Monthly Archives: October 2012

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Getting Rights Right

Daniel M. Brinks & Varun Gauri, Law's Majestic Equality? The Distributive Impact of Litigating Social and Economic Rights, World Bank Development Research Group Working Paper 5999 (March 2012), available at SSRN.

This working paper makes a thought-provoking contribution to debates about the value of litigating rights to advance social change. It asks whether litigating the socio-economic rights that have been incorporated into many of the constitutions drafted during the past 50 years or so has what the authors term “pro-poor” effects. And, to the extent that such effects occur, what political, economic, social and legal factors and institutions might account for them?  In response to these questions the authors offer a comparative analysis and reworking of data from five case studies of socio-economic rights litigation reported in Courting Social Justice: Judicial Enforcement of Social and Economic Rights in the Developing World, a book edited by the same authors and published in 2008.

All five research sites are large so-called emerging economies with constitutions that recognise socio-economic rights, some more explicitly than others.1 The case studies of socio-economic rights litigation in India, Nigeria, Indonesia, Brazil and South Africa that are discussed in the 2008 book provide extensive details of reported cases in the fields of health care and education in each country and the authors estimate the direct and indirect effects of the cases on each country’s population and public policy. This paper revisits the data, incorporating it into a small sample comparative study across the five jurisdictions; a study that makes intriguing, if cautious, claims about the capacity of some courts to decide some socio-economic rights claims in ways that are beneficial to some of the poor.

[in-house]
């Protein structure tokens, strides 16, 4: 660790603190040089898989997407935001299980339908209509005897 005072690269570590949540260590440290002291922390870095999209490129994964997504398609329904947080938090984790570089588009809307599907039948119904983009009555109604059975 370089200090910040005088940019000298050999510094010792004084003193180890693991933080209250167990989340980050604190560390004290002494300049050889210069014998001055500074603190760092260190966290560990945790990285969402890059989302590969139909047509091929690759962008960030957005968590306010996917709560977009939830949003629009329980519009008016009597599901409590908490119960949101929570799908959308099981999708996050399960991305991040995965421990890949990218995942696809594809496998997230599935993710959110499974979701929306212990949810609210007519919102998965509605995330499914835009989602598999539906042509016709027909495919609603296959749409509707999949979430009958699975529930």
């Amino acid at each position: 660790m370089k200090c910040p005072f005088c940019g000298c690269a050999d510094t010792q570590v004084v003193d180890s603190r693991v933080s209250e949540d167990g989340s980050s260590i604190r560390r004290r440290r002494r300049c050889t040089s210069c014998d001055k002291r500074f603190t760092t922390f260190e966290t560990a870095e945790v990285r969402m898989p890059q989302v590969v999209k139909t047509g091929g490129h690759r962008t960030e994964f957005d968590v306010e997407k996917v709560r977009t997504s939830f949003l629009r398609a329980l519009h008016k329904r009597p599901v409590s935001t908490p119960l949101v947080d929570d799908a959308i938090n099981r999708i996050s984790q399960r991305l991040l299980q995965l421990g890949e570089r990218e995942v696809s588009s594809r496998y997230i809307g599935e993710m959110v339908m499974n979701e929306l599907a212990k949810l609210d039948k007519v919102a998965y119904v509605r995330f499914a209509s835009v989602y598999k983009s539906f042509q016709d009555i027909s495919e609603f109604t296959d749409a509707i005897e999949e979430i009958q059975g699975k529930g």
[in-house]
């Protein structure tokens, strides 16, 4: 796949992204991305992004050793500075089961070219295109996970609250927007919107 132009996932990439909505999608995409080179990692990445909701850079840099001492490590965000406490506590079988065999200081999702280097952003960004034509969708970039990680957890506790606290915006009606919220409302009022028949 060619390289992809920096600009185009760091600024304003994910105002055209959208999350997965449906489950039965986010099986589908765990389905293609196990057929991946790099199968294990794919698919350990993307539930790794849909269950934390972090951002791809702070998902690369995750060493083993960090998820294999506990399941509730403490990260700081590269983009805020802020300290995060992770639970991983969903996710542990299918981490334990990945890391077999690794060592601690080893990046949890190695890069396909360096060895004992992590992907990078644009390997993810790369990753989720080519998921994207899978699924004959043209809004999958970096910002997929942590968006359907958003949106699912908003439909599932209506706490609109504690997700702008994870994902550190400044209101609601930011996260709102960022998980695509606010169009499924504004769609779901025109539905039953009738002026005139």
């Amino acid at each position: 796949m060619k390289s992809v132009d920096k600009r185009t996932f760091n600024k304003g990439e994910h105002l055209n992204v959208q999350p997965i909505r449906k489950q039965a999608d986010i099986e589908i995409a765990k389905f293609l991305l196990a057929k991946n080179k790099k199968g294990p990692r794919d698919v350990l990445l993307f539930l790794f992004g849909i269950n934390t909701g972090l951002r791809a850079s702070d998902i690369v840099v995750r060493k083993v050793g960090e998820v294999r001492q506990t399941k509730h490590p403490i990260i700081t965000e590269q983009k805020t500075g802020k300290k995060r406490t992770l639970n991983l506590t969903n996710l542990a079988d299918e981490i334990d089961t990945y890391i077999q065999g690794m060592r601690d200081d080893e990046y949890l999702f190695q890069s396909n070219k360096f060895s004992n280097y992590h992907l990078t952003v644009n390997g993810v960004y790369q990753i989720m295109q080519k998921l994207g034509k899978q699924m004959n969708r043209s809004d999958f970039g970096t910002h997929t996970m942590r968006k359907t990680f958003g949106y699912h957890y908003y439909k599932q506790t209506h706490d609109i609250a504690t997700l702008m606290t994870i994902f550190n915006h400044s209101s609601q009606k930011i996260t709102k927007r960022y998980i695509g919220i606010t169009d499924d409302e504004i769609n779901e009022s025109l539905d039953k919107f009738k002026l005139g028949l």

To investigate the distributive impact of socio-economic rights litigation is, of course, to engage with well-established and often-repeated findings about litigation processes and courts as tending either to favour the rich and powerful, the “haves” of the societies in which they are situated, or, more likely, to be ineffectual. Brinks and Gauri believe that such claims about the regressive impact and impotence of rights litigation over-generalise from a limited number and narrow range of courts, cases, constitutions and countries. They claim that a more systematic analysis, taking into account variation between different types of cases and characteristics of courts, shows that litigating social and economic rights may sometimes yield robustly pro-poor effects, at least in the areas of health care provision and education.